Wednesday, February 11, 2015

Albert Handell Mentoring Program: Day 3, Rocks!

In the Canyon

Tuesday morning, we headed back to Indian Canyons. This park has such varied subject matter that we will most likely spend the week there - and gladly.

Albert started us off by painting rocks in what has become his signature style. That is, the drawing is honest and true, the design is intimate and strong, and the colors are "pushed" to harmonize beautifully. Unlike his demonstrations, this was a full painting in pastel, from start to finish. By the way, although I haven't seen the movie, I am told that this particular rock was the setting for Disney's "The Lion King."

Albert's view of the "Lion King" rock

By the way, for the mentoring program, Albert invites participants to set up next to him and paint along. Several of us did so, including me. I kept one ear cocked, though, and listened to his narration as I worked.  Here's my piece:

Lion King Setting 12x18 pastel (on Canson Mi-Teintes "Touch" paper)
I continued to work in pastel today because I was having so much fun drawing!

Albert finished this painting quickly to his satisfaction (and to ours), leaving plenty of time for us to finish up. Afterward, we met for lunch within a circle of palm trees that gave us full shade. Albert critiqued the work we had done thus far, and we also talked about the business of art. I'd given him a copy of my new portfolio, "Artist as Steward of the Land," and he asked me to discuss how I published it. We also talked about photography and other related topics.

Lunchtime critiques
By 2 pm, the light, which is often flat and washed out at noon, was getting good again. We headed over to the West Fork trail head to paint down by the waterfall. Many of the massive boulders in the narrow canyon behind the trading post are coated in dried mud; they looked like a rather bad sprayed stucco job on adobe. Although this indicated a recent flash flood, the waterfall had dwindled to something that might come out of your average garden hose. Still, there was plenty to paint. I managed to find a shaded spot and painted an intimate, somewhat abstract view of the upper reaches of the waterfall. Here's the painting:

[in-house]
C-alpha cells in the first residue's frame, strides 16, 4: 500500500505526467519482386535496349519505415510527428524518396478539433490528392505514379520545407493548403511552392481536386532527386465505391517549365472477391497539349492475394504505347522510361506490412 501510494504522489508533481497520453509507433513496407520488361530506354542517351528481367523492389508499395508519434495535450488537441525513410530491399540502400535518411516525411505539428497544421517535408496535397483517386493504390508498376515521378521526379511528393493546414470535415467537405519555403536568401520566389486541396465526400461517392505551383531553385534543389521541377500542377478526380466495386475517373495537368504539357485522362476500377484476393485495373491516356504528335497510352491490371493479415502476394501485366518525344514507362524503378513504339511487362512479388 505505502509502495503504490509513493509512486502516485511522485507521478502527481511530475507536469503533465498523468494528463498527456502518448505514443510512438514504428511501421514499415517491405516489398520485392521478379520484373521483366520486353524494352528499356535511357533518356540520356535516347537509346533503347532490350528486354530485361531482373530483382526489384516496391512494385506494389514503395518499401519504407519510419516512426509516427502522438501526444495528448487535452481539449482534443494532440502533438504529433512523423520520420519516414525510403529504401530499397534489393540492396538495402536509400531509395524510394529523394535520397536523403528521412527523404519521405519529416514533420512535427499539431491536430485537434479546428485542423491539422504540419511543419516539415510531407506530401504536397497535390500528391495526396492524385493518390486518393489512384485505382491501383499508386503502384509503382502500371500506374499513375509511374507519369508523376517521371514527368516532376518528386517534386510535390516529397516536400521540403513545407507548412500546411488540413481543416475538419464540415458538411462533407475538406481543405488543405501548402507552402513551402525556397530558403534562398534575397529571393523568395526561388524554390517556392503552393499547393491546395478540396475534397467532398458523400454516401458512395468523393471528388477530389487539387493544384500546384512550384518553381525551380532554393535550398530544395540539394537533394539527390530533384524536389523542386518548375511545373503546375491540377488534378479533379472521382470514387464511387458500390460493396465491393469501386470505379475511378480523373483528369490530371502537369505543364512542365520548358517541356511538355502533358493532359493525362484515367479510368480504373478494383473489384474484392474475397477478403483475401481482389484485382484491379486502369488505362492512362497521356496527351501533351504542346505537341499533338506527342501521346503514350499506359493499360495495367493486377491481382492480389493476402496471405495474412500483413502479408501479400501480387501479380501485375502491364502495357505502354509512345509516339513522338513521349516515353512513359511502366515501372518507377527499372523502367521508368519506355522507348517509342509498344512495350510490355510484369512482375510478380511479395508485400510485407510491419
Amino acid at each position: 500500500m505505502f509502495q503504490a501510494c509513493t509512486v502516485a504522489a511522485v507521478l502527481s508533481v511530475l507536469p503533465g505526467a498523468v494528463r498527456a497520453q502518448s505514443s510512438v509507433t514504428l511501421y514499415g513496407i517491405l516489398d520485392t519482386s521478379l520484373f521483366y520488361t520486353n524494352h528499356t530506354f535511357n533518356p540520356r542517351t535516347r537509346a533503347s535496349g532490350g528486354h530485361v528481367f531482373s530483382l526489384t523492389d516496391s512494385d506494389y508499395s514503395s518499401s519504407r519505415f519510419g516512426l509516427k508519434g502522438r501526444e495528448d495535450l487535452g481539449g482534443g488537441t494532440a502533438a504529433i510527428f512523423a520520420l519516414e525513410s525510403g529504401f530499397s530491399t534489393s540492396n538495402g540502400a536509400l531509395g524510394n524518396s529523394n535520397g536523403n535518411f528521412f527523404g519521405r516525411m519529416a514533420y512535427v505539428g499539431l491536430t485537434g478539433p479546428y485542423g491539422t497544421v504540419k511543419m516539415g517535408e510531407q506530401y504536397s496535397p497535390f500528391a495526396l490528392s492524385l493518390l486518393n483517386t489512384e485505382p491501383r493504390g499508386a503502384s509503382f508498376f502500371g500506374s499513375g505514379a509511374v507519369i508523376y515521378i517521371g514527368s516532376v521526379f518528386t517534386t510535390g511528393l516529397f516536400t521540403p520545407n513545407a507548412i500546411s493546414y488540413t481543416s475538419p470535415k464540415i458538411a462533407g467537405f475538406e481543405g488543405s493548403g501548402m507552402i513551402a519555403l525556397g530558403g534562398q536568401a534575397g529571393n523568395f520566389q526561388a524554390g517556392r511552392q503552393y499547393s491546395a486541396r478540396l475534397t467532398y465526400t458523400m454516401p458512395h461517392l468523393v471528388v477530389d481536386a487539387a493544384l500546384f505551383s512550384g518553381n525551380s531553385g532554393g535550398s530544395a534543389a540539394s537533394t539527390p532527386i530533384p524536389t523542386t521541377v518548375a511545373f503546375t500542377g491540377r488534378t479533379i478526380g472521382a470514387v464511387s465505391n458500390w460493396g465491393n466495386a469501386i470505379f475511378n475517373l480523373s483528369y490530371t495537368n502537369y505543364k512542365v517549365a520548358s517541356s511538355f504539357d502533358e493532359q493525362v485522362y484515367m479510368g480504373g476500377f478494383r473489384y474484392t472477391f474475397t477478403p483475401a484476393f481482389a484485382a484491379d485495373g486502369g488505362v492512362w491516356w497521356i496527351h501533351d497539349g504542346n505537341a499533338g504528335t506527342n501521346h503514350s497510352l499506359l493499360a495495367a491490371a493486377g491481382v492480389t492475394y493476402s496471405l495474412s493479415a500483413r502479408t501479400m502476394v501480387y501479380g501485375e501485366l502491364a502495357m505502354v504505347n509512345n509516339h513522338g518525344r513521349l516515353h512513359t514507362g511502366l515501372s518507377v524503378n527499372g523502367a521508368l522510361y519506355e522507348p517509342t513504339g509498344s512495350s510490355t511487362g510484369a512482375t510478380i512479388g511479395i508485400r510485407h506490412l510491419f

West Fork Falls 9x12 pastel on Wallis paper
Can you find the waterfallf?
When Albert came around to visit, he really liked this piece and praised it. His only suggestion was to soften the upper left corner, since the detail I'd put there wasn't important to the painting..

Albert has given me lots of good advice this week. For this workshop, he's telling me I need to add darker darks and lighter lights for more contrast, and to use richer color. I do know this, but sometimes you need a master's eye to tell you just how far to push it. The paintings you see have all been tweaked with this advice in mind.

We met again in the evening at Sherman's Deli for dinner and talk. We have a standing reservation there this week. It's easy to find, there's plenty of parking, and the kitchen and wait staff are quick. Even when packed, the food arrives before you expect it and the bill is soon to follow. They like to turn tables - but yet you won't be rushed if you want to talk.

I should respond to a reader who asked for more detail on Albert's transparent underpainting for oil. Basically, the paint is scrubbed on in a dry fashion with little or no medium and a brush; even opaque paint will have a transparent quality with this approach. The method also "fixes" the paint in place so that thicker paint can be brushed over it successfully without muddying. This and other techniques are explained fully in Albert's early book, Oil Painting Workshop, which you can still find at Amazon.

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